No rookie was more valuable or exciting than Puig
The five-tool talent helped to energize the Dodgers after June promotion from Minors
LOS ANGELES -- If making an impact from the moment of your Major League debut until the final game of the season is a key consideration for a Rookie of the Year Award winner, consider Yasiel Puig.
He was promoted from Double-A Chattanooga June 3. The Dodgers were in last place. He was an immediate late-night highlight reel. He hit four homers in his first five games. By the end of the month, Puig not only was the National League Rookie of the Month, but also the NL Player of the Month -- the first player to win both awards in his first month in the Major Leagues.
The Dodgers were en route to the greatest in-season turnaround in franchise history and it didn't happen only because of Puig, but it wouldn't have happened without him, either.
Puig hit .436 with a .713 slugging percentage that month. His 44 hits set a Los Angeles Dodgers rookie record for a month and were second all-time behind Joe DiMaggio's 48.
Understandably, Puig couldn't keep up that pace and finished the season hitting .319 with 19 homers and 42 RBIs in 104 games. The club was 66-38 in games he played. His average was the highest for a Dodgers rookie since James Loney's .331 in 2007. The homers were the most for a Dodgers rookie since Mike Piazza's 35 in 1993.
Puig became an immediate fan magnet because he plays with an unbridled energy that sometimes turns reckless, earning the nickname "Wild Horse" from Hall of Fame broadcaster Vin Scully. "His energy was infectious," said manager Don Mattingly.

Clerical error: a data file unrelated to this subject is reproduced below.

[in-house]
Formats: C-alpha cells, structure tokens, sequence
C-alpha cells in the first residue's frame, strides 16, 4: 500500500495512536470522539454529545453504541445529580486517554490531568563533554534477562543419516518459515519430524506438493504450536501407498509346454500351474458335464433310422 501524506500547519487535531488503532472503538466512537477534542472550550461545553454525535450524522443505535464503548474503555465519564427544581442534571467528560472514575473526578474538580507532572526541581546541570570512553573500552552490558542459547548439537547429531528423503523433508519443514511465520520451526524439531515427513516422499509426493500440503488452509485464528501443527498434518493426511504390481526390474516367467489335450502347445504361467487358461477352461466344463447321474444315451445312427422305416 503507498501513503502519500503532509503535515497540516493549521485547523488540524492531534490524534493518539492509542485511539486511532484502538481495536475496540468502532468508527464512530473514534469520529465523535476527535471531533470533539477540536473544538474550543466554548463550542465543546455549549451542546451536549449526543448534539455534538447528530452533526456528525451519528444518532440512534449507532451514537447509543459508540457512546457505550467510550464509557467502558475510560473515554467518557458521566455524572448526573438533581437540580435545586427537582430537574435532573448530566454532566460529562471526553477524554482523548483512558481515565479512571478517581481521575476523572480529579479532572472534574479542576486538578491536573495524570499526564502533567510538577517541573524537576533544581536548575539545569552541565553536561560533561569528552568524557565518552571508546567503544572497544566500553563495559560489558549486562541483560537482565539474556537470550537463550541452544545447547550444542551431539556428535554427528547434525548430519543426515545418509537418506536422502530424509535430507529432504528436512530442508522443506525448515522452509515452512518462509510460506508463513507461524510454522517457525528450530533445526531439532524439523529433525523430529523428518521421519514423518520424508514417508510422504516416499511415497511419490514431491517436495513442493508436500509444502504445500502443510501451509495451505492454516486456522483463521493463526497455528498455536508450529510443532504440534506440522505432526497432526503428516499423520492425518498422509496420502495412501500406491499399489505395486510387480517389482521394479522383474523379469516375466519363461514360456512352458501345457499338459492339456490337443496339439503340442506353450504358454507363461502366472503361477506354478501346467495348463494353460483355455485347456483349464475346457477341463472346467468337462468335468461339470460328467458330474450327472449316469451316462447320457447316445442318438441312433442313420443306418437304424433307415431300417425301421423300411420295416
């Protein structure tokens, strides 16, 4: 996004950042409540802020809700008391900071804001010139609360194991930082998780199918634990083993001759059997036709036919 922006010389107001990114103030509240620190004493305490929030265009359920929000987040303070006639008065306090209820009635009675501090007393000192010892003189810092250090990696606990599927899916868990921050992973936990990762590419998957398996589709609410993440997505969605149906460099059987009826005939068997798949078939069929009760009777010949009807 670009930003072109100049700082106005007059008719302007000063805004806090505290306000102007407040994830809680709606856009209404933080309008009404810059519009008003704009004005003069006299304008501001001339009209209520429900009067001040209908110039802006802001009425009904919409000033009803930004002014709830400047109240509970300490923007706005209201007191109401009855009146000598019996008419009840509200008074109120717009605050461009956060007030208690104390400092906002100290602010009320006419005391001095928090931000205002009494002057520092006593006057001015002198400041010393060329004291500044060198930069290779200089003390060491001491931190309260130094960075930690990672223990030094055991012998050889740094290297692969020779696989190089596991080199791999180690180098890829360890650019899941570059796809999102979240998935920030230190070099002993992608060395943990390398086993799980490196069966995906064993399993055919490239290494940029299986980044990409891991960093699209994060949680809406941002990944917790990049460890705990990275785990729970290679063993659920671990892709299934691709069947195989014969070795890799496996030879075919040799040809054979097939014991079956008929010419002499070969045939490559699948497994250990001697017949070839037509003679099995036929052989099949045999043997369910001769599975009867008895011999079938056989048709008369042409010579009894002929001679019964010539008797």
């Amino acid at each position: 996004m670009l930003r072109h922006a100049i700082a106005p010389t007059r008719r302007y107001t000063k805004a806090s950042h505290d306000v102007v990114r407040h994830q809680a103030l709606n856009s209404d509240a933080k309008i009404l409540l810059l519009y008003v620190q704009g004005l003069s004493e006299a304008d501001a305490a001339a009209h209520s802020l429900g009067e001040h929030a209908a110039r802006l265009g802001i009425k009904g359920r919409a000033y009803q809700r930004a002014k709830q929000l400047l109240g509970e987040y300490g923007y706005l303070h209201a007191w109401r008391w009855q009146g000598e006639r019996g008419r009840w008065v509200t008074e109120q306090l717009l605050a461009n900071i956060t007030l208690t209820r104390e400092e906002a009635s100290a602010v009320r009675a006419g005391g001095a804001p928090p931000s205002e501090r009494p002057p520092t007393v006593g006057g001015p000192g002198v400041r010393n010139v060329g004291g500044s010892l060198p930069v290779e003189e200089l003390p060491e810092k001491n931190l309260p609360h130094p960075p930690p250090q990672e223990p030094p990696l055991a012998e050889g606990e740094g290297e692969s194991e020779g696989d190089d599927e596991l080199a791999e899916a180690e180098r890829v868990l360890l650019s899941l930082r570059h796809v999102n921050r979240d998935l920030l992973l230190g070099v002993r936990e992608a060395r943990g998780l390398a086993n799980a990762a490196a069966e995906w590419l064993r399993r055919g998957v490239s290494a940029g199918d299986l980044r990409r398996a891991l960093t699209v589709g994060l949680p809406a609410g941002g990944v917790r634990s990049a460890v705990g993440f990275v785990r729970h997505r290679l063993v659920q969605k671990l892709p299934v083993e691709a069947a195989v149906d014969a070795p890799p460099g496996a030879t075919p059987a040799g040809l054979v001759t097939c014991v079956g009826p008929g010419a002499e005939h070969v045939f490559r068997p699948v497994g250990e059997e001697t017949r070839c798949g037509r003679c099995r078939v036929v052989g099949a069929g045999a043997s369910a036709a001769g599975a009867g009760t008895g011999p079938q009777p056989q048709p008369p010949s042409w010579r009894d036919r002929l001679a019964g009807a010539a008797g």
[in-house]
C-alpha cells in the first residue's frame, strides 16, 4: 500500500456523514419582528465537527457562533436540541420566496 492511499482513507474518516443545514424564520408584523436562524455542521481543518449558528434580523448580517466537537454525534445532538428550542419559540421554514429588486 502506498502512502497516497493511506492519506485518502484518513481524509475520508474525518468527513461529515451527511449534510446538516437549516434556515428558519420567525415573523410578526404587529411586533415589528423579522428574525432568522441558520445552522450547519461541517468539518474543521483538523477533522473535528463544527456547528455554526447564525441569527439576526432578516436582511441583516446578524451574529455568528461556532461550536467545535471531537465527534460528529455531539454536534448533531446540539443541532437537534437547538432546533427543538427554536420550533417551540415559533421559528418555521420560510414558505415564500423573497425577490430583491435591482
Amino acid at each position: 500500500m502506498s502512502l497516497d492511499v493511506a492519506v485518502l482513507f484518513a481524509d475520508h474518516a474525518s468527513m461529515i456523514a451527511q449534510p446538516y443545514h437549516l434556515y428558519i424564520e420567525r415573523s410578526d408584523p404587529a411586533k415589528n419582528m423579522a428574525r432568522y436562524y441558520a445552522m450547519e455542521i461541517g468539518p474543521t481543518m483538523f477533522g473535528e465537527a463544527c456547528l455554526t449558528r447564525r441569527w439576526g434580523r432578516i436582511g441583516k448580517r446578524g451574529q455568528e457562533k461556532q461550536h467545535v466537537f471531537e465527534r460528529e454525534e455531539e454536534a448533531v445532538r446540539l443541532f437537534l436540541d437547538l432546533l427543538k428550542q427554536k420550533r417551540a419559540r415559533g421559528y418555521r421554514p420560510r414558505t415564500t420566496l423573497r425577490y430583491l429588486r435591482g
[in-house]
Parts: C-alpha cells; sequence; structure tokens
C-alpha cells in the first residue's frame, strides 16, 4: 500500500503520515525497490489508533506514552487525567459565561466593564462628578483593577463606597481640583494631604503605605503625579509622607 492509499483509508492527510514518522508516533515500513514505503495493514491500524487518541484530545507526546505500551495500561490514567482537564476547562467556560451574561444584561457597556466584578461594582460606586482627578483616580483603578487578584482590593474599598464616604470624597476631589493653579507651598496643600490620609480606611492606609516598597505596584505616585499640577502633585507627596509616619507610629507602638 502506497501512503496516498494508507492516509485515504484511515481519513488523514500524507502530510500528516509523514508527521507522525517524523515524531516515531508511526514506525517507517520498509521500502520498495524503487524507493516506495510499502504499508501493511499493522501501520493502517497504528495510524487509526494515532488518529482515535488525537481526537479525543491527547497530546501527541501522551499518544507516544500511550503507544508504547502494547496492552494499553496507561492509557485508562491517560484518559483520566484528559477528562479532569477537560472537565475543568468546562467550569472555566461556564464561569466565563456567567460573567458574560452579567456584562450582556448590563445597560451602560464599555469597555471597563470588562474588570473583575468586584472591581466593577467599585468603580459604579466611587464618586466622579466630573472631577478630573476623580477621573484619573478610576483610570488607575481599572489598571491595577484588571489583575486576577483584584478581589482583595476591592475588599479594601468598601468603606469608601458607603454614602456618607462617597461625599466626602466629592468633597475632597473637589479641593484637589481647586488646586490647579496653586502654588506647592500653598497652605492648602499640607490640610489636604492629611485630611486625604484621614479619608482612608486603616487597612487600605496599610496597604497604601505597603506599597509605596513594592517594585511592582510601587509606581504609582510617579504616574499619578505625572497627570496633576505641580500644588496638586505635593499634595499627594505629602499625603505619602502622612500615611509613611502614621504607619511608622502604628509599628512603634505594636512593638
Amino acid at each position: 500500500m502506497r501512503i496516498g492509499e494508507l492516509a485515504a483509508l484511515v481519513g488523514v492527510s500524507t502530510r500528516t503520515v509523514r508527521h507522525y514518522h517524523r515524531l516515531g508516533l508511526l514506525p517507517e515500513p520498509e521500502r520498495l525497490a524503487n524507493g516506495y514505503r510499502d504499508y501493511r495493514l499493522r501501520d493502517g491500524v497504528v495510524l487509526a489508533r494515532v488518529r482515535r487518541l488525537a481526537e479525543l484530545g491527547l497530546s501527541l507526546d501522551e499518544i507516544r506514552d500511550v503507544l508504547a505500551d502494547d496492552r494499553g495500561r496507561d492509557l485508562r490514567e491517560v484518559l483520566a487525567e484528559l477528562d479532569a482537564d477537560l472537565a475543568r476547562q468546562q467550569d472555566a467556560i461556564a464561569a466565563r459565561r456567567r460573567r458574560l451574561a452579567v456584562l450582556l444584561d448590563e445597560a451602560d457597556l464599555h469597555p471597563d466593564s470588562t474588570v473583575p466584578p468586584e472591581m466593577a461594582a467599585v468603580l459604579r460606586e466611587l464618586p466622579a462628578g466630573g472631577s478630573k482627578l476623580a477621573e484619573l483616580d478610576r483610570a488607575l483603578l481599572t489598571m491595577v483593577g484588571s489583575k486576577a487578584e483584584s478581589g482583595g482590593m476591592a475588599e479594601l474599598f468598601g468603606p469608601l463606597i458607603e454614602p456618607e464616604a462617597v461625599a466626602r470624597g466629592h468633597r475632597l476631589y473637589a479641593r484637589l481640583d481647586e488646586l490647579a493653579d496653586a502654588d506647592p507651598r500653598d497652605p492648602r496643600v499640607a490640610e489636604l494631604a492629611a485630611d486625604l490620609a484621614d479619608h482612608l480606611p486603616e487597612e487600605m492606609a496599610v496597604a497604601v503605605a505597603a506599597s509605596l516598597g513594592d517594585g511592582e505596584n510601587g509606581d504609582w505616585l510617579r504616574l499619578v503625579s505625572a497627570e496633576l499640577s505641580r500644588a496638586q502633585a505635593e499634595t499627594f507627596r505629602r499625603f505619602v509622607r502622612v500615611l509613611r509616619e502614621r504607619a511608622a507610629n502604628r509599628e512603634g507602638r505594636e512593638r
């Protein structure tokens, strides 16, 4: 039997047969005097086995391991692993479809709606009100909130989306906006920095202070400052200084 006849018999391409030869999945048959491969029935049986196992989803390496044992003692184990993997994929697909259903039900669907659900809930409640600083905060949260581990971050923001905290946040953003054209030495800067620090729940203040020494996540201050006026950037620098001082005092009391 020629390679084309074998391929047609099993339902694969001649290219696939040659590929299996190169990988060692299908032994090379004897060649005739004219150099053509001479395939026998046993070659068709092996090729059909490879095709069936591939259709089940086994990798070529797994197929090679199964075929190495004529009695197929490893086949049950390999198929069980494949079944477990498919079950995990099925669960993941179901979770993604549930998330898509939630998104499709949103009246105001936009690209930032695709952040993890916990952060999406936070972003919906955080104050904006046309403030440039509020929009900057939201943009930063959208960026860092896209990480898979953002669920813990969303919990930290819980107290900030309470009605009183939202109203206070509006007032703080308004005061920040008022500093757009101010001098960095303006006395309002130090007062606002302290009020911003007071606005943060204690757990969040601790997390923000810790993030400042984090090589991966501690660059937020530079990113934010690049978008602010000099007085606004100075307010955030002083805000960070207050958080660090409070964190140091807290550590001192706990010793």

It also earns him occasional scoldings from teammates and staff for fundamental mistakes that are inevitable when a player is rushed to the Major Leagues with less than one year of Minor League seasoning.
"We take the bad with the good," said Mattingly.
Puig showed up late to a game in Miami and was fined, having already been benched for a dugout tantrum thrown while he was slumping. Another time, Puig was yanked mid-game for a lack of concentration. He was ejected for his part in an on-field brawl against the D-backs. And he infuriated umpires during the playoffs for showing them up. So, there are still rough edges needing to be smoothed.
But then there's the five-tool talent that a Dodgers prospect hasn't possessed since perhaps Roberto Clemente. Puig's Superman imitation started in Spring Training and continued at Double-A Chattanooga, where he was hitting .313 with eight homers, 12 doubles, three triples, 37 RBIs and 13 stolen bases in 40 games.
Puig was signed last summer for a staggering $42 million, seven-year Major League contract. The Cubs were believed to be the Dodgers' most aggressive competition for Puig's autograph. The $42 million was considered by most clubs as wildly excessive, but the Dodgers needed impact hitters in their farm system and wanted to make a statement that the years of ignoring international talent because of economics were over.
With a body like Bo Jackson, Puig possesses power, running speed, ball-catching skills and a powerful right-fielder arm. But with limited exposure as a young Cuban ballplayer, Puig's raw skills were relatively under wraps when he escaped his homeland for free agency.
Puig showed up four years ago on the radar of Dodgers scout Mike Brito, who shared the credit with Corito Verona for the signing of Fernando Valenzuela 3 1/2 decades ago. Brito and current scouting vice president Logan White watched Puig bat in a controlled workout in the summer of 2012 in Mexico City, then White took the ball in a full-court pursuit that resulted in Puig's stunning signing.
Ken Gurnick is a reporter for MLB.com. This story was not subject to the approval of Major League Baseball or its clubs.